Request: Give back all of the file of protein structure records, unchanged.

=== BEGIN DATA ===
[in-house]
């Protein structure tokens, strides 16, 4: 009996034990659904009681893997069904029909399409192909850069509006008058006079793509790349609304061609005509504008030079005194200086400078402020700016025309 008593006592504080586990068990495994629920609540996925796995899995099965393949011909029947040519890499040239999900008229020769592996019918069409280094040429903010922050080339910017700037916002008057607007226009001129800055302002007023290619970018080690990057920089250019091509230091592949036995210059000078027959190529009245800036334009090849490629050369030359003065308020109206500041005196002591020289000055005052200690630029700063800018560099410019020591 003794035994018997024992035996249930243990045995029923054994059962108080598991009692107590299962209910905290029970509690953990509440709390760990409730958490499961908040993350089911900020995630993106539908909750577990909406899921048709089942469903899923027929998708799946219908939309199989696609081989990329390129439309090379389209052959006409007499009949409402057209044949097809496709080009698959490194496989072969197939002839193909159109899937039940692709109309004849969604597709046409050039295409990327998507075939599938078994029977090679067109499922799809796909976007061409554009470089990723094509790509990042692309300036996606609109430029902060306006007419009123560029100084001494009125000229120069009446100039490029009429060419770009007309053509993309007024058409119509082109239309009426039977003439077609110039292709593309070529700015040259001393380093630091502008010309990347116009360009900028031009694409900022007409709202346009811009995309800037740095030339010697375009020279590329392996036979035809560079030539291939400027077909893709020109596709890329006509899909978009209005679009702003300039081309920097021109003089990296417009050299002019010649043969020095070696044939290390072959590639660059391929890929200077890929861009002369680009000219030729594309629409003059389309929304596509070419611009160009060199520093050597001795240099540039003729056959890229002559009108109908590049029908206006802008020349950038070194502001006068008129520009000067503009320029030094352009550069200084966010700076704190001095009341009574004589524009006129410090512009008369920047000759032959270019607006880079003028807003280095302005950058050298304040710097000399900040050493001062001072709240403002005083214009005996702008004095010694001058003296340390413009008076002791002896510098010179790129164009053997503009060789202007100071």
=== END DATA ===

[in-house]
């Protein structure tokens, strides 16, 4: 009996034990659904009681893997069904029909399409192909850069509006008058006079793509790349609304061609005509504008030079005194200086400078402020700016025309 008593006592504080586990068990495994629920609540996925796995899995099965393949011909029947040519890499040239999900008229020769592996019918069409280094040429903010922050080339910017700037916002008057607007226009001129800055302002007023290619970018080690990057920089250019091509230091592949036995210059000078027959190529009245800036334009090849490629050369030359003065308020109206500041005196002591020289000055005052200690630029700063800018560099410019020591 003794035994018997024992035996249930243990045995029923054994059962108080598991009692107590299962209910905290029970509690953990509440709390760990409730958490499961908040993350089911900020995630993106539908909750577990909406899921048709089942469903899923027929998708799946219908939309199989696609081989990329390129439309090379389209052959006409007499009949409402057209044949097809496709080009698959490194496989072969197939002839193909159109899937039940692709109309004849969604597709046409050039295409990327998507075939599938078994029977090679067109499922799809796909976007061409554009470089990723094509790509990042692309300036996606609109430029902060306006007419009123560029100084001494009125000229120069009446100039490029009429060419770009007309053509993309007024058409119509082109239309009426039977003439077609110039292709593309070529700015040259001393380093630091502008010309990347116009360009900028031009694409900022007409709202346009811009995309800037740095030339010697375009020279590329392996036979035809560079030539291939400027077909893709020109596709890329006509899909978009209005679009702003300039081309920097021109003089990296417009050299002019010649043969020095070696044939290390072959590639660059391929890929200077890929861009002369680009000219030729594309629409003059389309929304596509070419611009160009060199520093050597001795240099540039003729056959890229002559009108109908590049029908206006802008020349950038070194502001006068008129520009000067503009320029030094352009550069200084966010700076704190001095009341009574004589524009006129410090512009008369920047000759032959270019607006880079003028807003280095302005950058050298304040710097000399900040050493001062001072709240403002005083214009005996702008004095010694001058003296340390413009008076002791002896510098010179790129164009053997503009060789202007100071």